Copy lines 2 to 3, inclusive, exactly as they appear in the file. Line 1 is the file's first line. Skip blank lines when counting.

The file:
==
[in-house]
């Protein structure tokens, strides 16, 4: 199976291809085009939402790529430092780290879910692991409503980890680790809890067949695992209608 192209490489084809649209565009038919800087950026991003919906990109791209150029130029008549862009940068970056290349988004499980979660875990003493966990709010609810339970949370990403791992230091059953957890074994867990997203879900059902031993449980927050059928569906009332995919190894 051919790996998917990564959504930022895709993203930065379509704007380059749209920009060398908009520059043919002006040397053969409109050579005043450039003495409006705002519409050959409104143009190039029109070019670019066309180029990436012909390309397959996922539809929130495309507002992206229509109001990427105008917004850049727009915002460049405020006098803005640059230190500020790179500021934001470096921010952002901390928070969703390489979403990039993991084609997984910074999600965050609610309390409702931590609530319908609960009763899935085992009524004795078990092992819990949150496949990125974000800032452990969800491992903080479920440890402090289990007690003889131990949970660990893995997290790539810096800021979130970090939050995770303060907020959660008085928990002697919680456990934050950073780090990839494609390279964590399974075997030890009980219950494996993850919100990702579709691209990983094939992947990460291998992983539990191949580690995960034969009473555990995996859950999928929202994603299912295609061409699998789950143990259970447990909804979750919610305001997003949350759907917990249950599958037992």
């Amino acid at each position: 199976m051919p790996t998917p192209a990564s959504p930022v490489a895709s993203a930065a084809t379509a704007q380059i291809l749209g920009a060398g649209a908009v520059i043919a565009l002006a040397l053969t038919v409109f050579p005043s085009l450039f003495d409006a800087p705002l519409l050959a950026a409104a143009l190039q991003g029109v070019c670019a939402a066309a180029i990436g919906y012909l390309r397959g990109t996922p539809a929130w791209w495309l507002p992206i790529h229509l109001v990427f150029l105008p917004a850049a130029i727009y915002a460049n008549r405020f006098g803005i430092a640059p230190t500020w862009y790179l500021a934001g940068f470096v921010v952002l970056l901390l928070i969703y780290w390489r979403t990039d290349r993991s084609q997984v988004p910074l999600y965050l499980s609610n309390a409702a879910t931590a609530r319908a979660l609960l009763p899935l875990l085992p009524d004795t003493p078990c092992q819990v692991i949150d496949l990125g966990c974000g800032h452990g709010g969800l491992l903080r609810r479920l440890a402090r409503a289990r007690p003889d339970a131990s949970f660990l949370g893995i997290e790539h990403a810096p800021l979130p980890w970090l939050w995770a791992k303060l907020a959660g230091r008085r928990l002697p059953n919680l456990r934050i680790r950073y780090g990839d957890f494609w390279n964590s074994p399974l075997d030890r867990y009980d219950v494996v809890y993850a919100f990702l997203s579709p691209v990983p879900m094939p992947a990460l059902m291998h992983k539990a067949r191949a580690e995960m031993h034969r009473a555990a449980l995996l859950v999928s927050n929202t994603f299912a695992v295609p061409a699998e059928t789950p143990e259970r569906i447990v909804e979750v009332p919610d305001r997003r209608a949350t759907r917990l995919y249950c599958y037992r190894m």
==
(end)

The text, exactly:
């Protein structure tokens, strides 16, 4: 199976291809085009939402790529430092780290879910692991409503980890680790809890067949695992209608 192209490489084809649209565009038919800087950026991003919906990109791209150029130029008549862009940068970056290349988004499980979660875990003493966990709010609810339970949370990403791992230091059953957890074994867990997203879900059902031993449980927050059928569906009332995919190894 051919790996998917990564959504930022895709993203930065379509704007380059749209920009060398908009520059043919002006040397053969409109050579005043450039003495409006705002519409050959409104143009190039029109070019670019066309180029990436012909390309397959996922539809929130495309507002992206229509109001990427105008917004850049727009915002460049405020006098803005640059230190500020790179500021934001470096921010952002901390928070969703390489979403990039993991084609997984910074999600965050609610309390409702931590609530319908609960009763899935085992009524004795078990092992819990949150496949990125974000800032452990969800491992903080479920440890402090289990007690003889131990949970660990893995997290790539810096800021979130970090939050995770303060907020959660008085928990002697919680456990934050950073780090990839494609390279964590399974075997030890009980219950494996993850919100990702579709691209990983094939992947990460291998992983539990191949580690995960034969009473555990995996859950999928929202994603299912295609061409699998789950143990259970447990909804979750919610305001997003949350759907917990249950599958037992």
């Amino acid at each position: 199976m051919p790996t998917p192209a990564s959504p930022v490489a895709s993203a930065a084809t379509a704007q380059i291809l749209g920009a060398g649209a908009v520059i043919a565009l002006a040397l053969t038919v409109f050579p005043s085009l450039f003495d409006a800087p705002l519409l050959a950026a409104a143009l190039q991003g029109v070019c670019a939402a066309a180029i990436g919906y012909l390309r397959g990109t996922p539809a929130w791209w495309l507002p992206i790529h229509l109001v990427f150029l105008p917004a850049a130029i727009y915002a460049n008549r405020f006098g803005i430092a640059p230190t500020w862009y790179l500021a934001g940068f470096v921010v952002l970056l901390l928070i969703y780290w390489r979403t990039d290349r993991s084609q997984v988004p910074l999600y965050l499980s609610n309390a409702a879910t931590a609530r319908a979660l609960l009763p899935l875990l085992p009524d004795t003493p078990c092992q819990v692991i949150d496949l990125g966990c974000g800032h452990g709010g969800l491992l903080r609810r479920l440890a402090r409503a289990r007690p003889d339970a131990s949970f660990l949370g893995i997290e790539h990403a810096p800021l979130p980890w970090l939050w995770a791992k303060l907020a959660g230091r008085r928990l002697p059953n919680l456990r934050i680790r950073y780090g990839d957890f494609w390279n964590s074994p399974l075997d030890r867990y009980d219950v494996v809890y993850a919100f990702l997203s579709p691209v990983p879900m094939p992947a990460l059902m291998h992983k539990a067949r191949a580690e995960m031993h034969r009473a555990a449980l995996l859950v999928s927050n929202t994603f299912a695992v295609p061409a699998e059928t789950p143990e259970r569906i447990v909804e979750v009332p919610d305001r997003r209608a949350t759907r917990l995919y249950c599958y037992r190894m």